Sean and India closing…

We had a wonderful time working together. This started off as a one-time program to explore the intersections of race and sexual orientation and it is now developing into a half-day workshop. We plan to restructure and expand this program to provide an opportunity for students to engage even deeper into the complexities of intersectionality. One of the primary purposes will be to galvanize and equip students to work across identities and movements. Additionally, we will be altering this workshop to provide a professional development opportunity for colleagues to consider an intersectional approach to advising student organizations as well. As advisors, we think it is important for students to work collaboratively and not always in isolation from other organizations and communities.

In closing, we believe that collaboration is a vital component for us to provide the best service possible for our students. It is difficult to be influential in encouraging students to work together if we are not setting the tone for what it looks like. One of the most powerful things we can do to increase our ability in advising students is to first advise ourselves. Working collectively can be a daunting task with competing interests. However, we believe that enduring the struggle and fighting through the dissonance can produce sustained initiatives that will prove to serve students and ourselves well.

 

Thank you for your time.

 

India & Sean

 

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Passport to Penn Winners!

We are proud to announce the winners of our Passport to Penn Pavilion promotion that took place 3/19-4/23 where students, faculty and staff had the opportunity to purchase an entree from each venue at Penn Pavilion for a chance to win one of three prizes! Drum roll please.....

Our winners are:

Junior Nana Amma Mpiani won the IPAD!

Freshman Keith Sobb won the 26" Men's Mountain Bike!

Sophomore Allison Draper won the Duke Gift Pack!

Thanks to all for your participation-stay tuned for more Duke Dining fun in the upcoming year!

 

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It’s a Celebration!

You’ve worked hard and deserve to celebrate milestones-whether it is the last day of classes (LDOC), graduation, or your birthday.  I’m a big fan of celebrating these events and am a believer in calories not counting on your birthday (birthDAY, not birthMONTH).  One day of celebratory eating does not mean that you’ve “fallen off the wagon” but can rather be part of an overall balanced and healthy diet.  That being said, there are so many good things in life that it’s important to know how to enjoy events while keeping your health goals in mind.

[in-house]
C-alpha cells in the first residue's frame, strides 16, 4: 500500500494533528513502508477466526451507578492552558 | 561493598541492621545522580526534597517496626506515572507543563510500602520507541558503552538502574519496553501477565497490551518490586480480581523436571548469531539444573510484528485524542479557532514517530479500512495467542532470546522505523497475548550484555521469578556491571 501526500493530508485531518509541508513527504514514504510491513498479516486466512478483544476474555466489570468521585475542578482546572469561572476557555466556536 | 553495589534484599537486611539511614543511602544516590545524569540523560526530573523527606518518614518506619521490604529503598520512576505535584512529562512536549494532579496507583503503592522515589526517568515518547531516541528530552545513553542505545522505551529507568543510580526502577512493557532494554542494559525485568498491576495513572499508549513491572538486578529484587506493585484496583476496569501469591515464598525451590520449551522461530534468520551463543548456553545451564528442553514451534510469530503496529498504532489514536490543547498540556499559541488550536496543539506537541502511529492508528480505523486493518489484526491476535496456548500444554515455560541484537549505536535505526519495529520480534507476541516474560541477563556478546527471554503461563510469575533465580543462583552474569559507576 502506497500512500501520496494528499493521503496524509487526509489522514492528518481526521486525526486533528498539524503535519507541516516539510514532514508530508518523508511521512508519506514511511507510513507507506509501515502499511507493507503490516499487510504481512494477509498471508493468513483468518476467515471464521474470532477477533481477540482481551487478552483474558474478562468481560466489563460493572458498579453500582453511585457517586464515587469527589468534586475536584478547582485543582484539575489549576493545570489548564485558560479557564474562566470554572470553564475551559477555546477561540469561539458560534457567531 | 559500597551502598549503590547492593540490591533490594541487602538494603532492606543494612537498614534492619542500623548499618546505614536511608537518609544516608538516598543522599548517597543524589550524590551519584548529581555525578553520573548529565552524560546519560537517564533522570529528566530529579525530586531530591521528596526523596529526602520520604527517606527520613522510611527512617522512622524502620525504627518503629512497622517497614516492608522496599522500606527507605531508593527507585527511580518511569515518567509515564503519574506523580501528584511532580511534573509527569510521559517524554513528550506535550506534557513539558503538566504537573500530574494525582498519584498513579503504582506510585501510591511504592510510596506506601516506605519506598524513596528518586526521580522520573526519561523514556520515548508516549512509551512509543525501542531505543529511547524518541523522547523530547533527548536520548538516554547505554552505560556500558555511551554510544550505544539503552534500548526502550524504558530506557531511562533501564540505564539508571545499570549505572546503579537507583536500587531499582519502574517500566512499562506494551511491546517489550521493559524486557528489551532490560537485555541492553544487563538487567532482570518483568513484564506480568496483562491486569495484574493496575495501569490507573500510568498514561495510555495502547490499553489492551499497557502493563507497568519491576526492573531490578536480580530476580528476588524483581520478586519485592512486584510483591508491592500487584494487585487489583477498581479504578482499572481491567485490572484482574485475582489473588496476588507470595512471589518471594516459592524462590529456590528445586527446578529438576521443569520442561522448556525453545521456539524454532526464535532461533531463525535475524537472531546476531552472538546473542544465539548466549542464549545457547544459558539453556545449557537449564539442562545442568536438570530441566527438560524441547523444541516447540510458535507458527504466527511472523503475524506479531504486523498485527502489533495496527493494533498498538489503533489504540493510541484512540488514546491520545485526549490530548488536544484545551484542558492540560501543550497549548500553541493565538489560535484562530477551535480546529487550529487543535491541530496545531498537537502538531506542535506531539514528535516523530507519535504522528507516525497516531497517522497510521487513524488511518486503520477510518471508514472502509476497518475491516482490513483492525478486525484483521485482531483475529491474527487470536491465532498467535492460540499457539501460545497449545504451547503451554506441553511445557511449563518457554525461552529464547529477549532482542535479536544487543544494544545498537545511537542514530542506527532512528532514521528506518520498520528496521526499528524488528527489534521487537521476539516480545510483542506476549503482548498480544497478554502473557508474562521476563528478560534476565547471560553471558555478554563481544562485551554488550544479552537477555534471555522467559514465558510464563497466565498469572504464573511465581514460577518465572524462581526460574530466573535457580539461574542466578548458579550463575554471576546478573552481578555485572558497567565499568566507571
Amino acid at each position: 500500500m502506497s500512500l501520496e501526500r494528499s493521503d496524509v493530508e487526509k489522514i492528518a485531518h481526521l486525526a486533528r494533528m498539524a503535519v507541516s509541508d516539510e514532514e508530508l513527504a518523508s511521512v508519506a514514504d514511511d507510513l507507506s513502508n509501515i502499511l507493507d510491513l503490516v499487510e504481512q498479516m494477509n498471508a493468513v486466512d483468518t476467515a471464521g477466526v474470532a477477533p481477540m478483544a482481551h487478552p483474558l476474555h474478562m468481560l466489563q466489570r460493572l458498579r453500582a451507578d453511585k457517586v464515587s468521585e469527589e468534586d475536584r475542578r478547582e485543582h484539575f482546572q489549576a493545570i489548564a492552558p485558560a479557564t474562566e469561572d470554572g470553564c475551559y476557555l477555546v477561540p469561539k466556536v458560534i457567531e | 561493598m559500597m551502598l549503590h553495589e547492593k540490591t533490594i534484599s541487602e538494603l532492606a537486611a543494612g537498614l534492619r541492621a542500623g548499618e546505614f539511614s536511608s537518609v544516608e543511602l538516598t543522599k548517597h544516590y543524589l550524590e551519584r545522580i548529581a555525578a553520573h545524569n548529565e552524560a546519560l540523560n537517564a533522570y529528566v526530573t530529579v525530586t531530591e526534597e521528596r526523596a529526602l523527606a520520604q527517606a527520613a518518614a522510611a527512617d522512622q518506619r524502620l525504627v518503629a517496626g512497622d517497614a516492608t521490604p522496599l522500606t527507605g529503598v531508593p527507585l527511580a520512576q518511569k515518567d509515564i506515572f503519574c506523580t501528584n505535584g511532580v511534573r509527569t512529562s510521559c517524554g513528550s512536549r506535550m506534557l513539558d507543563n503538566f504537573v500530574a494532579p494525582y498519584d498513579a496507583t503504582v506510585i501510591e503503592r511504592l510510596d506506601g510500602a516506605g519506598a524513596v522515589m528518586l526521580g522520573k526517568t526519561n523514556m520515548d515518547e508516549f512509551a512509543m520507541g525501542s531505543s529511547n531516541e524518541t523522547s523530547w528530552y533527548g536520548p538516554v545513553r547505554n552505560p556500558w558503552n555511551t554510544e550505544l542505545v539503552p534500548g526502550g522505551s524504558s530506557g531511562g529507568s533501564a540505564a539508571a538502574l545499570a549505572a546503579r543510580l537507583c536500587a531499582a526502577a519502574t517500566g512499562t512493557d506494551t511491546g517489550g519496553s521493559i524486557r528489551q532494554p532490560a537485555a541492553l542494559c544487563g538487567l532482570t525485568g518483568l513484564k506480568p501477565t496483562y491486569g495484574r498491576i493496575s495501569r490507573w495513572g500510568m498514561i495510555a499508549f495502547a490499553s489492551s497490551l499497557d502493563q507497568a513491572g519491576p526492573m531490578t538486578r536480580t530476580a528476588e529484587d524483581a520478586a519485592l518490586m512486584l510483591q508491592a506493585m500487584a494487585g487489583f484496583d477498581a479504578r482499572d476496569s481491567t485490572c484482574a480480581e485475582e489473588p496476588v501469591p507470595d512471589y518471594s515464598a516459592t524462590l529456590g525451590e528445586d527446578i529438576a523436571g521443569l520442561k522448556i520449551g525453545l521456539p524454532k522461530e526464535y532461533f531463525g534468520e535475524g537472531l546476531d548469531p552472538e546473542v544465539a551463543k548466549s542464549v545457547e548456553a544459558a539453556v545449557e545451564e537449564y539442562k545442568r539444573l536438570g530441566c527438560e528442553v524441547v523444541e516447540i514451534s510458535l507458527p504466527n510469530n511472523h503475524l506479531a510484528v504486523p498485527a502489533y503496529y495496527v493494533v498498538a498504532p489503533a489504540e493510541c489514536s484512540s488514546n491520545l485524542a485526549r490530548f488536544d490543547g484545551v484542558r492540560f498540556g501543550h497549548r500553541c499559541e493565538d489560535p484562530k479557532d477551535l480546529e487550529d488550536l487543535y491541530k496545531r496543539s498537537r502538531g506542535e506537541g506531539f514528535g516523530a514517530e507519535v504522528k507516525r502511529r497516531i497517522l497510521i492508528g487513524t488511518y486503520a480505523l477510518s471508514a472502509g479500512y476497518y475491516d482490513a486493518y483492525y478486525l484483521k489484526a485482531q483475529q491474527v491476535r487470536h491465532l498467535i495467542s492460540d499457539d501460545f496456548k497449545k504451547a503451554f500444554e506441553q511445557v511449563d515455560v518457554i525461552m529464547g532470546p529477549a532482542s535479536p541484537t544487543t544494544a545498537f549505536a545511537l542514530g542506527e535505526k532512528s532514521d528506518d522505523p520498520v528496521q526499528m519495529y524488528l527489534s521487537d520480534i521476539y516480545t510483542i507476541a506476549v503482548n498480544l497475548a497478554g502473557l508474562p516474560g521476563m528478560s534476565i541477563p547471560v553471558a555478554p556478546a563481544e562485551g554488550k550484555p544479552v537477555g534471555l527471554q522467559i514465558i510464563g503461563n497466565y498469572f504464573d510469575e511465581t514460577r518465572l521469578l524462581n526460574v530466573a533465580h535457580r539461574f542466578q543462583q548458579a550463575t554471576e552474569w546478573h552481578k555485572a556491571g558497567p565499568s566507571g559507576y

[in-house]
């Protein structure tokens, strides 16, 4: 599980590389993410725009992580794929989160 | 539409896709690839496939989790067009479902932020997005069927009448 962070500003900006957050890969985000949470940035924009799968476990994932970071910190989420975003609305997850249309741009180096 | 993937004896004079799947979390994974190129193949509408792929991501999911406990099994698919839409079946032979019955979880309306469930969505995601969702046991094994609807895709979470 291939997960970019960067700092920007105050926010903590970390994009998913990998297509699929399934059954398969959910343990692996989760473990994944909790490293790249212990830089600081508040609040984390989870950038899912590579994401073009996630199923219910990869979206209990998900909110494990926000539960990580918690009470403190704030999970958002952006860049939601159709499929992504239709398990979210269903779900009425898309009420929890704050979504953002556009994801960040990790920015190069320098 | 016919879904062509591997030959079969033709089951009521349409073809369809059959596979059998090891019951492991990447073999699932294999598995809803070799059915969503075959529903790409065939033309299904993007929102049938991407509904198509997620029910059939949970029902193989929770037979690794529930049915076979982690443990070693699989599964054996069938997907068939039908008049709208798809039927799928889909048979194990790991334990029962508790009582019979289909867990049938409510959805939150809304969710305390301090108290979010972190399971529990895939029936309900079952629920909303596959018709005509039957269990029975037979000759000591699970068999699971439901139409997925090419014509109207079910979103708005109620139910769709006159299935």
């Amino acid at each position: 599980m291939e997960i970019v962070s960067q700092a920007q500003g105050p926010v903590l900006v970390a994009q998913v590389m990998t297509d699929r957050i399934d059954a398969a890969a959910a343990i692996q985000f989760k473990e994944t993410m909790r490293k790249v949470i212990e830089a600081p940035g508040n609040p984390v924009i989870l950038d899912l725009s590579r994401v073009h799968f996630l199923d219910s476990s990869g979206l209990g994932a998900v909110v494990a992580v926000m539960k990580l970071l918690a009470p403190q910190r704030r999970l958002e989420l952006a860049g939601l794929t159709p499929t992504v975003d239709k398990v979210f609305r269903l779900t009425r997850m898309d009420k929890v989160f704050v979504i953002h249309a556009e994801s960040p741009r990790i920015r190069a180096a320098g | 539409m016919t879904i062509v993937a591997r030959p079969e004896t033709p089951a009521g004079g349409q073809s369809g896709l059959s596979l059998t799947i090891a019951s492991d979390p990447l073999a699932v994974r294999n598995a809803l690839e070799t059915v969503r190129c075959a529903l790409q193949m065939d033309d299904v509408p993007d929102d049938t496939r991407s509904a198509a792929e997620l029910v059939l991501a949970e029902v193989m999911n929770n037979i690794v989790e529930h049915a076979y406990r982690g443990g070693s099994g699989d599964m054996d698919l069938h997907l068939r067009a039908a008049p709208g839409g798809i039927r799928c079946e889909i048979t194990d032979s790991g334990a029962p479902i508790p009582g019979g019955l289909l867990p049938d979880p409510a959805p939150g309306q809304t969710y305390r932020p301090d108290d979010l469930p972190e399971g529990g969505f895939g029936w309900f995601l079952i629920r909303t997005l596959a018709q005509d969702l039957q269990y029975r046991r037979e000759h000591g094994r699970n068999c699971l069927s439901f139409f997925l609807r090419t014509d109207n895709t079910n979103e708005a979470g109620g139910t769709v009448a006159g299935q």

• Aim for balance.  When eating, aim to include some protein so that your meal or snack is more satisfying.  If you can include some vegetables, that’s an added bonus!
  • Don’t “save” your calories.  It’s important to eat healthy throughout the day before going to the celebration.  If you allow yourself to become too hungry beforehand, you’ll likely overeat.
  • Listen to your fullness cues. Eat until you’re satisfied, not stuffed.
  • Alcohol counts!  If you remember from our previous blogs, alcohol can be a significant source of calories.  Limit the amount you’re consuming by setting a drink limit before events.  If you need more than 2 drinks per hour, you may need to reevaluate why you’re drinking. 
  • Think of the 80/20 rule-if 80% of your overall diet is pretty healthy, it’s fine that 20% consists of higher calorie or “fun foods”.

Eating is all about balance-meeting your nutrient needs while including items that you really enjoy.  You can “recover” from an unhealthy day by getting on track the next day-eating meals that include all the food groups and being physically active.  Have questions?  Make an appointment with one of the dietitians at Student Health by going online or calling 919-681-9355. 

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Green Dining Awards

Duke Dining locations recognized for sustainability efforts!

It isn't uncommon for Fares Hanna, the owner of Twinnie's and Blue Express eateries on campus, to spend time researching user-friendly, compostable to-go containers or rearranging his kitchens to accommodate reusable china and silverware.

Both locations were just crowned "Most Improved" in the Green Dining Awards, which highlights Duke eateries and their sustainable practices every year, since 2010.

Read more.

 

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I Don’t Say “Queer"

During last week’s Greek Ally Week, Blue Devils United hosted a student panel about being both Greek and LGBTQ on Duke’s campus.  The next day’s Chronicle article incorrectly identified one of the African-American panelists as “queer,” which made her uncomfortable.  “What is ‘queer’ supposed to mean?” she asked me later.  The term is vague, politicized, and simultaneously lacking a concrete meaning while burdened with decades of history.